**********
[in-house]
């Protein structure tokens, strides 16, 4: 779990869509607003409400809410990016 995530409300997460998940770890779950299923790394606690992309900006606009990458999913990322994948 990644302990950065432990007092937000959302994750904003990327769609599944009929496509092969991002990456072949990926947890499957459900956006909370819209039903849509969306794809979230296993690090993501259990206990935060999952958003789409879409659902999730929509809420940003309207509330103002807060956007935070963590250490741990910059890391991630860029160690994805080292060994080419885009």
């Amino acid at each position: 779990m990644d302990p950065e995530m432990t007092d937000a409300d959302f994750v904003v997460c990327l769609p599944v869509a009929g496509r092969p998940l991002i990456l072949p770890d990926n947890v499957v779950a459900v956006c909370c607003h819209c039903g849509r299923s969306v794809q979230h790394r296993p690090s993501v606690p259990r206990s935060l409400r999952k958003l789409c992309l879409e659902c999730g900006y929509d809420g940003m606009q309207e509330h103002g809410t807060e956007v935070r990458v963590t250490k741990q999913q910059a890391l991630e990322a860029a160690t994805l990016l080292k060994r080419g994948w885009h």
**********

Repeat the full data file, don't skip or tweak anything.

[in-house]
């Protein structure tokens, strides 16, 4: 779990869509607003409400809410990016 995530409300997460998940770890779950299923790394606690992309900006606009990458999913990322994948 990644302990950065432990007092937000959302994750904003990327769609599944009929496509092969991002990456072949990926947890499957459900956006909370819209039903849509969306794809979230296993690090993501259990206990935060999952958003789409879409659902999730929509809420940003309207509330103002807060956007935070963590250490741990910059890391991630860029160690994805080292060994080419885009």
């Amino acid at each position: 779990m990644d302990p950065e995530m432990t007092d937000a409300d959302f994750v904003v997460c990327l769609p599944v869509a009929g496509r092969p998940l991002i990456l072949p770890d990926n947890v499957v779950a459900v956006c909370c607003h819209c039903g849509r299923s969306v794809q979230h790394r296993p690090s993501v606690p259990r206990s935060l409400r999952k958003l789409c992309l879409e659902c999730g900006y929509d809420g940003m606009q309207e509330h103002g809410t807060e956007v935070r990458v963590t250490k741990q999913q910059a890391l991630e990322a860029a160690t994805l990016l080292k060994r080419g994948w885009h």